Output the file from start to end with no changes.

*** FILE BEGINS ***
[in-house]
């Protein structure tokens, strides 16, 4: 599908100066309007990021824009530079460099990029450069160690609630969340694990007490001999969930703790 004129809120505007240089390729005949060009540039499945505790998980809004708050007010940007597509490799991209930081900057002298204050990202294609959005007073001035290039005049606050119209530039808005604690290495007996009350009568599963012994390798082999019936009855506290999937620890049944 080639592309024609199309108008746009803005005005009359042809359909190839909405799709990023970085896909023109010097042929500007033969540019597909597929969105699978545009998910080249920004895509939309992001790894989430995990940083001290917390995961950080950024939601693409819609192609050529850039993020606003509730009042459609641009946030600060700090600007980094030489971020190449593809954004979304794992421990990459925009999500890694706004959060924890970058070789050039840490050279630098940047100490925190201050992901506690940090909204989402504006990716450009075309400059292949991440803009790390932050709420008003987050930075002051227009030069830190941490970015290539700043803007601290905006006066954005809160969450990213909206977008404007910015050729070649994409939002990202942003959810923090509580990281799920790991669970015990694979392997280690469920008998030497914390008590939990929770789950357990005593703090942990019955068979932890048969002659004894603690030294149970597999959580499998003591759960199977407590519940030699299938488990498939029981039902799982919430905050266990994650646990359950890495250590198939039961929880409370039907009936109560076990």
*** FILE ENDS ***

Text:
[in-house]
């Protein structure tokens, strides 16, 4: 599908100066309007990021824009530079460099990029450069160690609630969340694990007490001999969930703790 004129809120505007240089390729005949060009540039499945505790998980809004708050007010940007597509490799991209930081900057002298204050990202294609959005007073001035290039005049606050119209530039808005604690290495007996009350009568599963012994390798082999019936009855506290999937620890049944 080639592309024609199309108008746009803005005005009359042809359909190839909405799709990023970085896909023109010097042929500007033969540019597909597929969105699978545009998910080249920004895509939309992001790894989430995990940083001290917390995961950080950024939601693409819609192609050529850039993020606003509730009042459609641009946030600060700090600007980094030489971020190449593809954004979304794992421990990459925009999500890694706004959060924890970058070789050039840490050279630098940047100490925190201050992901506690940090909204989402504006990716450009075309400059292949991440803009790390932050709420008003987050930075002051227009030069830190941490970015290539700043803007601290905006006066954005809160969450990213909206977008404007910015050729070649994409939002990202942003959810923090509580990281799920790991669970015990694979392997280690469920008998030497914390008590939990929770789950357990005593703090942990019955068979932890048969002659004894603690030294149970597999959580499998003591759960199977407590519940030699299938488990498939029981039902799982919430905050266990994650646990359950890495250590198939039961929880409370039907009936109560076990």